Bishop William J. McNaughton, MM CNS photo/Paul Haring
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"Ecce sacerdos magnus" the initial words of a Latin motet frequently sung whenever a bishop entered a church; apply aptly to Bishop William J. McNaughton who died in Methuen on Feb. 3, 2020, truly "a great priest."
William John McNaughton was born in Lawrence on Dec. 7, 1926, one of the five children of the late William and Ruth (Howe) McNaughton. Raised in a strong Catholic family, he attended St. Augustine School and Central Catholic High, both in Lawrence.
He entered the Maryknoll Seminary following high school graduation and completed his philosophy and theology studies, receiving both a bachelor in sacred theology and a licentiate in religious education just prior to his ordination.
Fellow Lawrence native and Maryknoll Superior General, Bishop Raymond A. Lane ordained him to the priesthood at Maryknoll, N.Y., on June 13, 1953, he was sent for intensive language study in Korean at Yale University. Among the many people he met there were Oliver and Marjorie Barres, the parents of Bishop John O. Barres of Rockville Center. Bishop Barres noted on his Facebook tribute to Bishop McNaughton his kindness, gentleness and patience. He also attributed young Father McNaughton's interest in the reception into the Catholic Church of Bishop Barres's parents.
Father McNaughton arrived in Korea in August, 1954. Between 1954 and 1961, he served in parishes in the diocese of Cheongju: as an assistant in Chungbuk, then as pastor there and then as pastor in Naegok-dong. He was named vicar general of the diocese in 1959.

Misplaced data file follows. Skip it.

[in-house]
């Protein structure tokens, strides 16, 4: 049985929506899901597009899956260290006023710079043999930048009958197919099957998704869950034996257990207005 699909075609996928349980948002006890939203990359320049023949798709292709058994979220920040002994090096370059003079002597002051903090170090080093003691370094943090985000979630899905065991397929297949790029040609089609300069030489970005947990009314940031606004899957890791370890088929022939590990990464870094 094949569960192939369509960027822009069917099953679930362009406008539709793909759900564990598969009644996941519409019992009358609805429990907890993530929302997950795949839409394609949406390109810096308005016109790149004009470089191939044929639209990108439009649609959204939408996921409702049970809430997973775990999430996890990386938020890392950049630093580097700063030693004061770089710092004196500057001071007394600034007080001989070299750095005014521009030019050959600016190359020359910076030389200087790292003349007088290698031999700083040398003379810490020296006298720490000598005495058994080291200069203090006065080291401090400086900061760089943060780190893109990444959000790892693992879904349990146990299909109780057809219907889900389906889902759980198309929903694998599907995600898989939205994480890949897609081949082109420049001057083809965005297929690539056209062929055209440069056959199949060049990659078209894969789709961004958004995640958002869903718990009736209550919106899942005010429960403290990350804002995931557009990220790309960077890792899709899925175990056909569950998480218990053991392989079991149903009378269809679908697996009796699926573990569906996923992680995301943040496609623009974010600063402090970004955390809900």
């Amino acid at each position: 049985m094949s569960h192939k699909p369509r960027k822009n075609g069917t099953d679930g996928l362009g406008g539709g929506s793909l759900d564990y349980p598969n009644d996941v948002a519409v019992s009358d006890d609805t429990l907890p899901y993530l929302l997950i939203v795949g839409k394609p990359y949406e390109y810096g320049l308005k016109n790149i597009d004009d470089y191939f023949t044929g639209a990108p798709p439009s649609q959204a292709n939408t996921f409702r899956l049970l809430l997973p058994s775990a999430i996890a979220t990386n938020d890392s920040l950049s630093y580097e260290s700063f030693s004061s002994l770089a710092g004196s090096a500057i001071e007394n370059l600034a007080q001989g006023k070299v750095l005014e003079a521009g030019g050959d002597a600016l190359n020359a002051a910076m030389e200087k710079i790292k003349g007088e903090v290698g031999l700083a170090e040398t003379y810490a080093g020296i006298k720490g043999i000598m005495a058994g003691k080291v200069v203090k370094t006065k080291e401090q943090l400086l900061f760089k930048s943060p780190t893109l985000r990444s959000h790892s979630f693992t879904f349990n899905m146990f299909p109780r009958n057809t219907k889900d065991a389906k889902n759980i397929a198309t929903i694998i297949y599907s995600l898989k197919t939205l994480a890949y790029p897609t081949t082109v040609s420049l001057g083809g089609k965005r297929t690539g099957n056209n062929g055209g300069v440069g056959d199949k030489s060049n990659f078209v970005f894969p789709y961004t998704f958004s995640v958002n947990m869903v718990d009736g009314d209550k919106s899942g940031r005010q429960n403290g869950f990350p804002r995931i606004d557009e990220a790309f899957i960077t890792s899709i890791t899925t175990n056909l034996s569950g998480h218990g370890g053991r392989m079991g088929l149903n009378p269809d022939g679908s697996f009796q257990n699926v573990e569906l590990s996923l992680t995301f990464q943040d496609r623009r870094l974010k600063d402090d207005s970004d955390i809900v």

On June 6, 1961, Pope St. John XXIII named him Titular Bishop of Thurburbus Minus and Vicar Apostolic of the newly created Vicariate Apostolic of Inch'on. That city had become famous in US military history as the landing point of General Douglas MacArthur, "against all odds" at the beginning of the Korean conflict almost a decade prior to Bishop McNaughton's arrival.
He returned home to Lawrence for his episcopal ordination, which was at St. Mary Church there on Aug. 24, 1961. Richard Cardinal Cushing, assisted by Bishop John W. Comber, MM (a fellow Lawrence native and then the Superior General of Maryknoll) and Bishop Peter Canisius van Lierde, OSA, (a Belgian who was the vicar general of Vatican City) ordained him a bishop on that day. Bishop McNaughton joked that he had noted realized the reason the cardinal chose that date; since it was the feats of St. Bartholomew, he presumed it was that reason; he realized there was a "secondary" reason, it was the cardinal's 66th birthday!
In this case the cardinal gave a substantial monetary gift to the new bishop who returned the favor by using it to establish a diocesan seminary the following year, when the vicariate was made a diocese with Bishop McNaughton at its first bishop. He would be there much longer than MacArthur serving until April 2002.